Meet Our Publishers: Jennifer Solow of Edible Hudson Valley
We talked to Jennifer Solow, Publisher and Editor-in-Chief of edible Hudson Valley, about the food scene in New York, her favorite edible Hudson Valley story, the legends in her community, and more.
Before you started Edible Hudson Valley, what were you doing professionally?
Jennifer: I had been a creative director in advertising for two decades, but after getting stuck in downtown Manhattan on 9/11, I decided to switch gears. I left my job, took my first writing class, worked on an assignment until it was done, got an agent and sold what was, by then, an entire manuscript. That first writing assignment went onto become a bestselling novel and the start of a second career.
What inspired you to start Edible Hudson Valley?
Jennifer: I always procrastinated my ‘real work’ by working in my beloved kitchen garden and writing my food blog. Coincidentally, I’d met Gibson Thomas, the publisher of Edible Marin & Wine Country, around the same time my youngest was graduating high school. I was suddenly facing a new life and a whole mess o’ free time to put to good use. Gibson’s publication was so beautiful and inspiring and I knew that with my background as a creative director and writer and my personal love of food and gardening in the Hudson Valley, that this was beginning of my third chapter.
What has surprised you the most about the Hudson Valley food culture?
Jennifer: I spent years writing about the people and places that I personally knew for my blog. It seemed to me like it would take a lifetime to visit every farm that was on my list, to harvest every vegetable, to talk to every neighbor, to make jam with every bucket of fruit. Publishing the magazine amplified my list a thousand-fold. The infinite nature of the bounty of the Hudson Valley is constantly surprising and inspiring.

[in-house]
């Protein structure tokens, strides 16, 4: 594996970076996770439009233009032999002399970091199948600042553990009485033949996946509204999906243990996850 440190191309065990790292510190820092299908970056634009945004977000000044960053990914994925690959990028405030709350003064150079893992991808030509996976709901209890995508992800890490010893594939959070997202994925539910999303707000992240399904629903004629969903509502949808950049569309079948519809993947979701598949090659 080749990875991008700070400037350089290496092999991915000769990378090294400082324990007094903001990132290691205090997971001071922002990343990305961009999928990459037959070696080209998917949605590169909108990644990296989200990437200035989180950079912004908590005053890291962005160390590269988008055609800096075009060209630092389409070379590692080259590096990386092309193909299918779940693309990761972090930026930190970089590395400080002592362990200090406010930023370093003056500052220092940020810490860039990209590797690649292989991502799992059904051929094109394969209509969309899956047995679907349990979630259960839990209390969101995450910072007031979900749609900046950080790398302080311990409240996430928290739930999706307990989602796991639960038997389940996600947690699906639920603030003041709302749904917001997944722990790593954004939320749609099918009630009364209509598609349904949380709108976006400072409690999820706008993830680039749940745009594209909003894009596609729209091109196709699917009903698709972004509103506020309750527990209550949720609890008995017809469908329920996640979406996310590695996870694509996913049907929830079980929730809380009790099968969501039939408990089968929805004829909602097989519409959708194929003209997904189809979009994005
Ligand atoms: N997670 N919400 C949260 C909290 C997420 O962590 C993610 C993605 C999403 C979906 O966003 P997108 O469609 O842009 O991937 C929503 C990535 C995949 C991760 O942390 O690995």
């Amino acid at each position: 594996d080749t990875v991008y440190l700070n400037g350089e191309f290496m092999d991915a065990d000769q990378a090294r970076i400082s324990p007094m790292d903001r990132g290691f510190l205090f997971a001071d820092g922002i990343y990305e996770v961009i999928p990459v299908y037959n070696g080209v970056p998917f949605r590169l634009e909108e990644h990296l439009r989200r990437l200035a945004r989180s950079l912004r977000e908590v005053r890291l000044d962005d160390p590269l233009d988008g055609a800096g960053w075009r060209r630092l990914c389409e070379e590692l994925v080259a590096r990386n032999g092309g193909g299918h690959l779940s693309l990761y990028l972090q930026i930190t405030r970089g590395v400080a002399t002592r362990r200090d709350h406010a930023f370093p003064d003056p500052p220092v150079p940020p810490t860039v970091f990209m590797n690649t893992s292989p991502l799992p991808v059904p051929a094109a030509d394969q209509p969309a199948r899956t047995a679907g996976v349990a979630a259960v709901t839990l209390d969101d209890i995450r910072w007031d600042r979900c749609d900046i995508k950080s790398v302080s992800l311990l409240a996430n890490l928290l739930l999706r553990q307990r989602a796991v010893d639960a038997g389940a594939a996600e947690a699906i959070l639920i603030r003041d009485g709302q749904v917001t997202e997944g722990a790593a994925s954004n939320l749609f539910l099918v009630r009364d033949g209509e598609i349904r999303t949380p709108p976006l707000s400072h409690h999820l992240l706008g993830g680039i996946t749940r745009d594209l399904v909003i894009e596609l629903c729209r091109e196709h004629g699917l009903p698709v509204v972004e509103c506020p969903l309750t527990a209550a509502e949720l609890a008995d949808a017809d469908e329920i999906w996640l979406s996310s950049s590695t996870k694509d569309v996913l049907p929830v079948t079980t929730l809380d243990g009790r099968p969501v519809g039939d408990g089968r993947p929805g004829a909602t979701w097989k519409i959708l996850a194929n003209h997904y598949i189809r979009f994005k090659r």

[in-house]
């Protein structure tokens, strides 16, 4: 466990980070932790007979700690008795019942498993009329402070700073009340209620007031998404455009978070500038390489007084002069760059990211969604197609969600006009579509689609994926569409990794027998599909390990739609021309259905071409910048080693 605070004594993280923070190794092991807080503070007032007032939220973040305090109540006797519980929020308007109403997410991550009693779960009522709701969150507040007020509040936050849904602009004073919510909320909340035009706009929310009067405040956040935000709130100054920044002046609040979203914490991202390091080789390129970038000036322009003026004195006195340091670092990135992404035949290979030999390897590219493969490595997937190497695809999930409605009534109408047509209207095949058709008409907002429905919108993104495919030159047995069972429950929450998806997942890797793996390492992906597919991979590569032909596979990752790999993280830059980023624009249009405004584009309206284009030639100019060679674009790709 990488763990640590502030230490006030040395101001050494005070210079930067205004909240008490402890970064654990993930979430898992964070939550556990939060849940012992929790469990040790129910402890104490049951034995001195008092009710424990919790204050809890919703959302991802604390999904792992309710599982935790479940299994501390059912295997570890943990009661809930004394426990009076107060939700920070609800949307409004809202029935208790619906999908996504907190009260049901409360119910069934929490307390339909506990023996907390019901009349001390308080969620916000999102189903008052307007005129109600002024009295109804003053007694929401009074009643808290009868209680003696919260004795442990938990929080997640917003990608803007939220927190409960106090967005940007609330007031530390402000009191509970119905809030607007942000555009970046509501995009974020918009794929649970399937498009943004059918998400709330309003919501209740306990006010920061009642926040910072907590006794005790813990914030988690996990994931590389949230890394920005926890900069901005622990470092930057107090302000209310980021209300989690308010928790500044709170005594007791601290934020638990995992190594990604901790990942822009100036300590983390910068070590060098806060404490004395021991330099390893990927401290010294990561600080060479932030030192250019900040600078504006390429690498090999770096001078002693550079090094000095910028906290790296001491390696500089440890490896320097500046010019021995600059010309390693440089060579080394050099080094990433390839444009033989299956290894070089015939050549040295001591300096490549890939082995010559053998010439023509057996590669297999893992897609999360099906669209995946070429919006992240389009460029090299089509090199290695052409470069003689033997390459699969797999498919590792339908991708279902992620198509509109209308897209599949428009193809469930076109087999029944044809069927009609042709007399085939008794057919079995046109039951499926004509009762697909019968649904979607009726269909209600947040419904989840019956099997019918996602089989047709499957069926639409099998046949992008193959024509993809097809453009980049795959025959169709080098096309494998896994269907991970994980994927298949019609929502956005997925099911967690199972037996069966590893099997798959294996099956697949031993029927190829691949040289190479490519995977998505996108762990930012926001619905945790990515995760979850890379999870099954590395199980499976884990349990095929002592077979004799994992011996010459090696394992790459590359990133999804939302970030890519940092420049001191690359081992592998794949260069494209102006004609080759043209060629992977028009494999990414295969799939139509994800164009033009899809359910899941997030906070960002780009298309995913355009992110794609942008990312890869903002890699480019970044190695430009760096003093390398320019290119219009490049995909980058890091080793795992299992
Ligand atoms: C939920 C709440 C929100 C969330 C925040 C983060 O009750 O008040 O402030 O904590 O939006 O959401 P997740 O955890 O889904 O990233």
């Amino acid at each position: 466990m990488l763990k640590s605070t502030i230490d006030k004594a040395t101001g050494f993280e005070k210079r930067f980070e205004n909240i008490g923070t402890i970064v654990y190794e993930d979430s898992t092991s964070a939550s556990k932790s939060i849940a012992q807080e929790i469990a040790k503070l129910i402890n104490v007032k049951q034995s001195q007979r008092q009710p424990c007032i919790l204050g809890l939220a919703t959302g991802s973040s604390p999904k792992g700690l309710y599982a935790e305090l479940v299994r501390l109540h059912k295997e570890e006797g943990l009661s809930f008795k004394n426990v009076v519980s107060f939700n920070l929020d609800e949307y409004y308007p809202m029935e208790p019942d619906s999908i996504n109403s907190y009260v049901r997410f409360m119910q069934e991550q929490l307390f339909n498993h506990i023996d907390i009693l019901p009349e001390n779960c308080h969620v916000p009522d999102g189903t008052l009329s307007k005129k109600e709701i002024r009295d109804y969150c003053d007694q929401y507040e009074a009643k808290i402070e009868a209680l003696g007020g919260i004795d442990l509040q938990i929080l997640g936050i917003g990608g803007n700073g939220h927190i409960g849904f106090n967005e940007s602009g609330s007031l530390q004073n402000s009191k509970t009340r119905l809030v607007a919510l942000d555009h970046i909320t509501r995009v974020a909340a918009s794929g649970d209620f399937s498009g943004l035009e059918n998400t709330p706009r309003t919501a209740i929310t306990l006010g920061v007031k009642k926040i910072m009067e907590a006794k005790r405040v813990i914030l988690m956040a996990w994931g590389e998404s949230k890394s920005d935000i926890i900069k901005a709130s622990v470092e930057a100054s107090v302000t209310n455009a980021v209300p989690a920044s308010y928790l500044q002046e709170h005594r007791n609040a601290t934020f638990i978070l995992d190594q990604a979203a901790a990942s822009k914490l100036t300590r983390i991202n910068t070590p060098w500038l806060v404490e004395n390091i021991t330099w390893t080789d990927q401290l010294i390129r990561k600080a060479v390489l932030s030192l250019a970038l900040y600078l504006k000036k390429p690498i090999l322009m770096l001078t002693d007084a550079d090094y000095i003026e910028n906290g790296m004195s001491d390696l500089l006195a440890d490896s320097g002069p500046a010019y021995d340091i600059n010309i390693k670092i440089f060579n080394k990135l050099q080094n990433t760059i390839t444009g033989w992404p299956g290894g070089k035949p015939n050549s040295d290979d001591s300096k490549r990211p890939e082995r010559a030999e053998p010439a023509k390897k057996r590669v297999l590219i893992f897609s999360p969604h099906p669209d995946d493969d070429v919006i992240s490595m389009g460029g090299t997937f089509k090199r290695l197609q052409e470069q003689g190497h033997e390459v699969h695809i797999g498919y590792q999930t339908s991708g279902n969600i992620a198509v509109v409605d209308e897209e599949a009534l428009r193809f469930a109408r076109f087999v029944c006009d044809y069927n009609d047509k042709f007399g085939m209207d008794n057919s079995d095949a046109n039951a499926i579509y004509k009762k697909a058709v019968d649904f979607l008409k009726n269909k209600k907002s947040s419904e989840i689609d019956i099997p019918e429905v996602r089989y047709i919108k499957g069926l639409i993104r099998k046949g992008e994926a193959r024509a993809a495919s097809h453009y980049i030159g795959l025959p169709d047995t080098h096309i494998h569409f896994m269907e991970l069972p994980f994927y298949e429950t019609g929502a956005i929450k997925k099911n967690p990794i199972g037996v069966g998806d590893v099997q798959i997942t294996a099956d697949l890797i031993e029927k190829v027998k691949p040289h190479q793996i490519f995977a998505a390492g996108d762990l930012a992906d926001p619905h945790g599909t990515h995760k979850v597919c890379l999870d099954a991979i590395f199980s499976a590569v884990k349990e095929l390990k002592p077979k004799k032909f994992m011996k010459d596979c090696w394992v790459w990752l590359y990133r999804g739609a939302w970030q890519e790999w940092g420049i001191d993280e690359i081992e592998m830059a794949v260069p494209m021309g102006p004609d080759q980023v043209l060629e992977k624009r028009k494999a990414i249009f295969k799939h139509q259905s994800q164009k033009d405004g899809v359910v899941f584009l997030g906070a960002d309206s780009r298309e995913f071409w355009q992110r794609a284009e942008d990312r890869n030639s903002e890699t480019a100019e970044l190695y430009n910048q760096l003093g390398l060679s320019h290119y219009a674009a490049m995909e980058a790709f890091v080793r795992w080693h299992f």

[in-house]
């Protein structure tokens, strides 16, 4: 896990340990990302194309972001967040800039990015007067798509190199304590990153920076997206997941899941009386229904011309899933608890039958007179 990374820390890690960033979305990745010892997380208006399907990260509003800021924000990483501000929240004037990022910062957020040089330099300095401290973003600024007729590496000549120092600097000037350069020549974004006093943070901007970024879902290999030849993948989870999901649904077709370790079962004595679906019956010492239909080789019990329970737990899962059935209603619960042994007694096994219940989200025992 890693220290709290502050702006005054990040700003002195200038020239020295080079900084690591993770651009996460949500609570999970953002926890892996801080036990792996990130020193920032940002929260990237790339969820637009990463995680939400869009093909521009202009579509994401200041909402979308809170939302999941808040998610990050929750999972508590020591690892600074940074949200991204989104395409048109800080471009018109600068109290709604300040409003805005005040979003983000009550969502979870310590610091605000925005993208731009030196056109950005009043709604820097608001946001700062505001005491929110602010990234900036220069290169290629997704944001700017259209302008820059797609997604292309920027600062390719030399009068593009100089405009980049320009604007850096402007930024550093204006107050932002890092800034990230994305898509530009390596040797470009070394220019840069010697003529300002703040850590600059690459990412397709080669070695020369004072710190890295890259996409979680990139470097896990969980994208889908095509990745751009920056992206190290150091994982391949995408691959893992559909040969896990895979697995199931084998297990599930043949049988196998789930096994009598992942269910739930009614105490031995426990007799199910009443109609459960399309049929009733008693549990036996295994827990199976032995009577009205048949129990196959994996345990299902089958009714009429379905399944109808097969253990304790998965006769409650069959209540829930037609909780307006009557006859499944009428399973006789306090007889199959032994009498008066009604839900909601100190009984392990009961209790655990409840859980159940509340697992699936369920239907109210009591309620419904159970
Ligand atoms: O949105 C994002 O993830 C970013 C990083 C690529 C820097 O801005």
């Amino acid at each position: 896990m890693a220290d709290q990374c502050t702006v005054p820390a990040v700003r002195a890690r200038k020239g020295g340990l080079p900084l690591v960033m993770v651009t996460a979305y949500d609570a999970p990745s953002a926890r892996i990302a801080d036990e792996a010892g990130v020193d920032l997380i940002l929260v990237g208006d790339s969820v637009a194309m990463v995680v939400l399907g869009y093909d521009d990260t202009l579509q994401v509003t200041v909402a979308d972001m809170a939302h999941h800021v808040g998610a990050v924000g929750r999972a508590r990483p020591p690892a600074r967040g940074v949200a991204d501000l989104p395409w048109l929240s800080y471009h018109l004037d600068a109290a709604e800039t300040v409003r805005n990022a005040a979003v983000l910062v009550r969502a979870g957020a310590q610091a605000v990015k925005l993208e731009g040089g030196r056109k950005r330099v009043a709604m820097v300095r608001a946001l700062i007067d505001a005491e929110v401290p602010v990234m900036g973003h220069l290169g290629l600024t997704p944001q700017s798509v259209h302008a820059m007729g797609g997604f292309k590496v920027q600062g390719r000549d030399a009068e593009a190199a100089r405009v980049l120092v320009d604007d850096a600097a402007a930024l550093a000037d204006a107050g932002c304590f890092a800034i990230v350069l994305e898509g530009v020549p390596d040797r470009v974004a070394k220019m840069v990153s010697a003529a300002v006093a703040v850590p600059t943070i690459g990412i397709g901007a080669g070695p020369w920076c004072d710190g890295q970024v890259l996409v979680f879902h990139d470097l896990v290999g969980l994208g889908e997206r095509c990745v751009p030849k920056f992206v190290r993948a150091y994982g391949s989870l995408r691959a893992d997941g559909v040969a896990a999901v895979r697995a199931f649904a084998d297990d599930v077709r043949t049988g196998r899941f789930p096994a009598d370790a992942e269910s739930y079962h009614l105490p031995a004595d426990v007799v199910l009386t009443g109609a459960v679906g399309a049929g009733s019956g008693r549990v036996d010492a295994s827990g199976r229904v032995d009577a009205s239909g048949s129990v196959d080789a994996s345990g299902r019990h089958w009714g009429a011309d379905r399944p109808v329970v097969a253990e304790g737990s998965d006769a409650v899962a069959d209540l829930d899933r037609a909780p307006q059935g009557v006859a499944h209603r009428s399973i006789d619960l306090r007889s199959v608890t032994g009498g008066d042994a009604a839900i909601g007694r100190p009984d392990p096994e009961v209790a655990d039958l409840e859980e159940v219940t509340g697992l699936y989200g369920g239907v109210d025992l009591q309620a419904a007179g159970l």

If you could interview one person for your magazine, who would it be and why?
Jennifer: My neighbor Wayne is my gardening guru. His garden flourishes every year even though he has no fence around it, no ‘insider’ resources, and no real explanation for its success. All I get from Wayne is a shrug here and there as he’s delivering a flat of surplus strawberry runners, a bucket of shelled peas, or a vat of heirloom tomatoes. The Hudson Valley is filled with a million stories like Wayne’s, small legends told on the front stoop or looking up into the night sky.
Tell us one of your all-time favorite stories you've published in Edible Hudson Valley.
Jennifer: There’s a patch of land in Orange County with 26,000 acres of some of the country’s most fertile soil. Dark as Oreos, the Black Dirt Region grows the world’s most pungent onions. Writer, Anisse Gross, and photographer, Damon Jacoby, beautifully capture the spirit of the area and the moxie of its people. I can’t believe I was able to work with such a talented writer and photographer on the story. My three greatest privileges in this lifetime: falling in love, having children, collaborating with people whose talents I admire. Not necessarily in that order.